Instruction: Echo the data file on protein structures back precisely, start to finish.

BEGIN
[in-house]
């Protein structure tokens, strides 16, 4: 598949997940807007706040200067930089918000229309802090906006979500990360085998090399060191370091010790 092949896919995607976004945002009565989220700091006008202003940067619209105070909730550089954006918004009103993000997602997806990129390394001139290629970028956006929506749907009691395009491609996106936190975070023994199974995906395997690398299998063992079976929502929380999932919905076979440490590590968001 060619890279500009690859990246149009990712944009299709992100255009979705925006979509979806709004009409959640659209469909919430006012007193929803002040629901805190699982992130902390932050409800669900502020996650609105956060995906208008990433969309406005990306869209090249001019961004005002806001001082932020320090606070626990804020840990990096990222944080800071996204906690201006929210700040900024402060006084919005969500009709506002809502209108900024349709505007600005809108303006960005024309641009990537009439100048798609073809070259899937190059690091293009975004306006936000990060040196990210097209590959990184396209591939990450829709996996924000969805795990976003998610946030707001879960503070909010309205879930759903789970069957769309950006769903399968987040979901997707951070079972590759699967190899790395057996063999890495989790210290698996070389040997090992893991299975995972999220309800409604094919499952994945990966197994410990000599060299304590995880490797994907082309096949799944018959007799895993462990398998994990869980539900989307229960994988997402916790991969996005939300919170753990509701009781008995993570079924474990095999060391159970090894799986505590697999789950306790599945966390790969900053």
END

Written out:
[in-house]
């Protein structure tokens, strides 16, 4: 598949997940807007706040200067930089918000229309802090906006979500990360085998090399060191370091010790 092949896919995607976004945002009565989220700091006008202003940067619209105070909730550089954006918004009103993000997602997806990129390394001139290629970028956006929506749907009691395009491609996106936190975070023994199974995906395997690398299998063992079976929502929380999932919905076979440490590590968001 060619890279500009690859990246149009990712944009299709992100255009979705925006979509979806709004009409959640659209469909919430006012007193929803002040629901805190699982992130902390932050409800669900502020996650609105956060995906208008990433969309406005990306869209090249001019961004005002806001001082932020320090606070626990804020840990990096990222944080800071996204906690201006929210700040900024402060006084919005969500009709506002809502209108900024349709505007600005809108303006960005024309641009990537009439100048798609073809070259899937190059690091293009975004306006936000990060040196990210097209590959990184396209591939990450829709996996924000969805795990976003998610946030707001879960503070909010309205879930759903789970069957769309950006769903399968987040979901997707951070079972590759699967190899790395057996063999890495989790210290698996070389040997090992893991299975995972999220309800409604094919499952994945990966197994410990000599060299304590995880490797994907082309096949799944018959007799895993462990398998994990869980539900989307229960994988997402916790991969996005939300919170753990509701009781008995993570079924474990095999060391159970090894799986505590697999789950306790599945966390790969900053």